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Year of information overload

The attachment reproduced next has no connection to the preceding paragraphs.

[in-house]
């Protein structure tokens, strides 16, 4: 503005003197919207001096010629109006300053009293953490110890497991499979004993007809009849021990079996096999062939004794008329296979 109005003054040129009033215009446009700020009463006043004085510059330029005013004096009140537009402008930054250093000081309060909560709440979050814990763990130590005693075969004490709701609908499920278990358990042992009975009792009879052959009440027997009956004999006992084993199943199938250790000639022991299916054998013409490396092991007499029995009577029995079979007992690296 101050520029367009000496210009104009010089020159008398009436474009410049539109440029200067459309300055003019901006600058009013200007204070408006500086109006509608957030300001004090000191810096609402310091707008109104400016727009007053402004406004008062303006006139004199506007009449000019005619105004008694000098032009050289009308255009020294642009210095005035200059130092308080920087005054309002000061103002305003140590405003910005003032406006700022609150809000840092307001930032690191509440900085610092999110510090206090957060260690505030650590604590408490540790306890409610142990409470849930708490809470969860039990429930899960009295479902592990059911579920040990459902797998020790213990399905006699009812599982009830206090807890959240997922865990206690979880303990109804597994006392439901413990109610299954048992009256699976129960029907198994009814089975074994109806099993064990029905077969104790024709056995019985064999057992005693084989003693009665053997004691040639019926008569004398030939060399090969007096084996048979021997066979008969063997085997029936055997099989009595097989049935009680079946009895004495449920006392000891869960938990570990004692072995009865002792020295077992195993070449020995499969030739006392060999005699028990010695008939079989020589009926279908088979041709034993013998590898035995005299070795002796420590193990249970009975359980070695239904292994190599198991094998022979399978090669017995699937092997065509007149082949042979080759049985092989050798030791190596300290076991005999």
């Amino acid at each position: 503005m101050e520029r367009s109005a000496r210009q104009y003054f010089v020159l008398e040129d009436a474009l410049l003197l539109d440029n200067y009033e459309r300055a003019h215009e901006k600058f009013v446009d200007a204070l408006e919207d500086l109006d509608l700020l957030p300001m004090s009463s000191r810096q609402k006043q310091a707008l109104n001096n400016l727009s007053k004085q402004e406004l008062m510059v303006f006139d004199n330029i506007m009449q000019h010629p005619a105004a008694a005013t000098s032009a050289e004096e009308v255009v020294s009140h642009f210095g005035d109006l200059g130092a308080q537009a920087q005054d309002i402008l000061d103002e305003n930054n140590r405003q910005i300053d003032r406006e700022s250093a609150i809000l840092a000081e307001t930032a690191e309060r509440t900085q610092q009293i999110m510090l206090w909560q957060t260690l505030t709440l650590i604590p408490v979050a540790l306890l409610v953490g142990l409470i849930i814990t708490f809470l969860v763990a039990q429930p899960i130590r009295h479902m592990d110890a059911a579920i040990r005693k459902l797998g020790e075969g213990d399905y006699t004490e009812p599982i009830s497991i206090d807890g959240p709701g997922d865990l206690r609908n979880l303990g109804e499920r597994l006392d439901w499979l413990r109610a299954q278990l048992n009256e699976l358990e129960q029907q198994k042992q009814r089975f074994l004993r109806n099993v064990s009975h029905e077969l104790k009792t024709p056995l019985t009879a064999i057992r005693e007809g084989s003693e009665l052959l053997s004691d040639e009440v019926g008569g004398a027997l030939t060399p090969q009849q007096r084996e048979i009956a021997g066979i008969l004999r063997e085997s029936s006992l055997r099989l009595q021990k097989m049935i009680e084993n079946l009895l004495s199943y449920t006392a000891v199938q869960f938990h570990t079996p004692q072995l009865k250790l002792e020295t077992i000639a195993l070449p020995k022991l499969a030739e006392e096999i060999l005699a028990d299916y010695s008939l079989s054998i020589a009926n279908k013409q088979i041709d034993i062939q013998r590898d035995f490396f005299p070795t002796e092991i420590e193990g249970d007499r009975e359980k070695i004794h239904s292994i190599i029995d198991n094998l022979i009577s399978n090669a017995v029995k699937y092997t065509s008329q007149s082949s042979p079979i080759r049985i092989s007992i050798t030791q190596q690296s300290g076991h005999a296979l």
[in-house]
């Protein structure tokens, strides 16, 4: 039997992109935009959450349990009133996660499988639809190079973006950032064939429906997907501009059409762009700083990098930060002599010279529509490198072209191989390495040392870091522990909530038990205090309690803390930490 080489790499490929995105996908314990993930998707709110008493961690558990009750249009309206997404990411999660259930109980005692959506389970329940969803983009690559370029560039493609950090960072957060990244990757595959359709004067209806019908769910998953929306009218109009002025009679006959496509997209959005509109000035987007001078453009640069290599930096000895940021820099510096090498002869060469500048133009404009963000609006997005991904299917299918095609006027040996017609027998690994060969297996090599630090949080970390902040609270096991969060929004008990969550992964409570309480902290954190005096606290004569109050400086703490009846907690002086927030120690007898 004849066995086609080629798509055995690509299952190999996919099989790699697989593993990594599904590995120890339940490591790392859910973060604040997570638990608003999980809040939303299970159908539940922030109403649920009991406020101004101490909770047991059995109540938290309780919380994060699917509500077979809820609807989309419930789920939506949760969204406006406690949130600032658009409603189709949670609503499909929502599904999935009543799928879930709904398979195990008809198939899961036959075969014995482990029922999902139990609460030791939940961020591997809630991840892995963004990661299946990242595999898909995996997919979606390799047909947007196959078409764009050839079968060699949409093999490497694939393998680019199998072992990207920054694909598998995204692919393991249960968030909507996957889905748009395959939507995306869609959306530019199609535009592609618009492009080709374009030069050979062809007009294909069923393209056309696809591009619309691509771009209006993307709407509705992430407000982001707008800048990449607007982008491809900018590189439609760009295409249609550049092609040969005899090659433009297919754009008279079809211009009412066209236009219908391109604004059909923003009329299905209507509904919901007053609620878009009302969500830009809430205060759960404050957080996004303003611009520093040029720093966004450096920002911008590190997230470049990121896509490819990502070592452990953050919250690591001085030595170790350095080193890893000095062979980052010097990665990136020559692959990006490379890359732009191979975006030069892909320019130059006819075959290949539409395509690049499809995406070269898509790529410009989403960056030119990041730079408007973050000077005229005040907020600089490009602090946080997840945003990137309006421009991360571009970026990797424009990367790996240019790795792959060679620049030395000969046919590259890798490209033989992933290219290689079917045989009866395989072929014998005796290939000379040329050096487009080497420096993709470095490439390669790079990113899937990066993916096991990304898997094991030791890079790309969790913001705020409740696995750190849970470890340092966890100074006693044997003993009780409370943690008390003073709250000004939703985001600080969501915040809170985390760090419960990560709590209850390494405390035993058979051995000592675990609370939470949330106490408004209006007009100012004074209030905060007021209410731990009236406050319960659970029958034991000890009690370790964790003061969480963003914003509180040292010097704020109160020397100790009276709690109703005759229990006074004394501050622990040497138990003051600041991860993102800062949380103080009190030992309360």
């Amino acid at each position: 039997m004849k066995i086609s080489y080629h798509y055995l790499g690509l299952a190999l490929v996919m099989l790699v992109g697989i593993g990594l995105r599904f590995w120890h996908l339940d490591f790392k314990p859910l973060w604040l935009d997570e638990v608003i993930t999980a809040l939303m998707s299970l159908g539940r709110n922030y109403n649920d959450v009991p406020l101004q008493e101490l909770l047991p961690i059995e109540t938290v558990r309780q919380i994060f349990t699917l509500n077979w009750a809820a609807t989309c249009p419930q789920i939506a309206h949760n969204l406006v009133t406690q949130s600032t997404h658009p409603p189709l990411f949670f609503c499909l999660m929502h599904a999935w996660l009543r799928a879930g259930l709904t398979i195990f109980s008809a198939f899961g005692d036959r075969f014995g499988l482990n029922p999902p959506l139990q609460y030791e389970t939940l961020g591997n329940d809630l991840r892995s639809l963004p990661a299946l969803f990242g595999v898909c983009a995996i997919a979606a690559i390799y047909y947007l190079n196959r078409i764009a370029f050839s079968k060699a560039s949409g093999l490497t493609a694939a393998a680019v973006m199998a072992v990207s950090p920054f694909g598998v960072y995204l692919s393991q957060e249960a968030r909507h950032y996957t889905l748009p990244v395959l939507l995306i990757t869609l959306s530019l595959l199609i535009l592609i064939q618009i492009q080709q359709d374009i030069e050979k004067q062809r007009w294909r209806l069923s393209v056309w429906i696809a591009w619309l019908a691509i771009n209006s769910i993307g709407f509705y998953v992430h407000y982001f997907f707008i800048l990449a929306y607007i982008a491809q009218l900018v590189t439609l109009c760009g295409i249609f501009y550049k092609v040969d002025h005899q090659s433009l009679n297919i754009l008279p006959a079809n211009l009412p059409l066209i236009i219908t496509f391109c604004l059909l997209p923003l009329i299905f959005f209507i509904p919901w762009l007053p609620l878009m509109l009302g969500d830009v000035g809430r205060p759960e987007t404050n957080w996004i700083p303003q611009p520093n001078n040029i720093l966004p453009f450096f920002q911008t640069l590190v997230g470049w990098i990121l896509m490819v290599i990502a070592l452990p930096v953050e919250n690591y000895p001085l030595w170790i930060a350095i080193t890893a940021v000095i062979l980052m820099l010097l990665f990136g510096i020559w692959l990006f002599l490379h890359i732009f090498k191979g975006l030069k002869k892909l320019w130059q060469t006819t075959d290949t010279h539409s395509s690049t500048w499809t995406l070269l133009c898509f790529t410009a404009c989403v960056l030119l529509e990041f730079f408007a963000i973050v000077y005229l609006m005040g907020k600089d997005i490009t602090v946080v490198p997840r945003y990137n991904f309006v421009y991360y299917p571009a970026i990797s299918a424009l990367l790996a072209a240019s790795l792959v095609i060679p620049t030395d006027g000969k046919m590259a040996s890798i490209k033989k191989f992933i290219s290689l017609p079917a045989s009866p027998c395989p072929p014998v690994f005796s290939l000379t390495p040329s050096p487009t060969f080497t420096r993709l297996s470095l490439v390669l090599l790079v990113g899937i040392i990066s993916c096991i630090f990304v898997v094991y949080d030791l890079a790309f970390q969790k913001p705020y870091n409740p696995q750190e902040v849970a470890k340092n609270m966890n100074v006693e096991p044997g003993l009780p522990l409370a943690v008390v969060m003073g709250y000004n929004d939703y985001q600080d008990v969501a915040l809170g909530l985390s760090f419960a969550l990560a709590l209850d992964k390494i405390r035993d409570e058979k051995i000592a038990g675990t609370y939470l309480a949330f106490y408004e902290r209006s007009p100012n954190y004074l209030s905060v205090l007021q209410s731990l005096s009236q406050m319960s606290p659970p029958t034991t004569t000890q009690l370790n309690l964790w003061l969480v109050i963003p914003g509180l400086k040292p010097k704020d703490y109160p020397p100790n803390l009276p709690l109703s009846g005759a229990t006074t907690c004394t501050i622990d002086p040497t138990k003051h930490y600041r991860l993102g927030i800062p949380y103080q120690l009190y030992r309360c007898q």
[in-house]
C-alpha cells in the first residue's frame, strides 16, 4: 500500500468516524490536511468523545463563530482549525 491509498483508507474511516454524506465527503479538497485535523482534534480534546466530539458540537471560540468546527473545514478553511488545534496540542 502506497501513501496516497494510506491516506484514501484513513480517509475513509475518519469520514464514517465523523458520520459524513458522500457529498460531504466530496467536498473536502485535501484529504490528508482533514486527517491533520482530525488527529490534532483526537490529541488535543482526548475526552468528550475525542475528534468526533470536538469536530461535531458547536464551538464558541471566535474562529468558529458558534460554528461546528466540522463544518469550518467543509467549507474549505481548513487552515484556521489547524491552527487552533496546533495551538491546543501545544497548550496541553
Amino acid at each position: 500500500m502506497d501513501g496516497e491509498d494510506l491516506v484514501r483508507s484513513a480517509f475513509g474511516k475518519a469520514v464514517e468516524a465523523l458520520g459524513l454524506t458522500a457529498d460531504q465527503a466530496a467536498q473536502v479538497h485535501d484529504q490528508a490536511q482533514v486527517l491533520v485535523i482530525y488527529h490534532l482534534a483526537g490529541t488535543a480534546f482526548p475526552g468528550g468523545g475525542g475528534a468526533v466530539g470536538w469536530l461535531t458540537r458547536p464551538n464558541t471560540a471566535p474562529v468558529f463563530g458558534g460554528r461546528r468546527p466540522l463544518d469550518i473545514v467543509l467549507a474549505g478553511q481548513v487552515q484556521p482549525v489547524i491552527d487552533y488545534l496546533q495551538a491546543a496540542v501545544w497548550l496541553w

The end of year/early new year summary/prediction process is often more about trying to say something memorable (and thereby increase marketing appeal) than saying something useful. Consider the declaration that 2008′s big problem is information overload (ok, and the last ten years were what?). Of particular interest is the statement that information overload costs the American economy $650 billion a year. How do they come up with that number?? Seems rather arbitrary. The cost is, according to the article, found in lost productivity due to the time lost in switching tasks. Twitter, email, phone calls, and other tools shoulder the blame. What about the upside productivity gain in having ready access to a network of people able to provide help and information as needed? Or the information filtering role played by a well-formed network? To deal with information overload we have limited options: 1) reduce information flow (not going to happen), 2) rely on alternative means of managing information (networks of connections serving a filtering role and information visualization), 3) improving our personal capacity to handle information (we’re at our limit unless we start talking about augmenting human cognition with technology implants). The only way to deal with information flow today is to rely on the very network-forming tools the report lists as the source of the overload problem.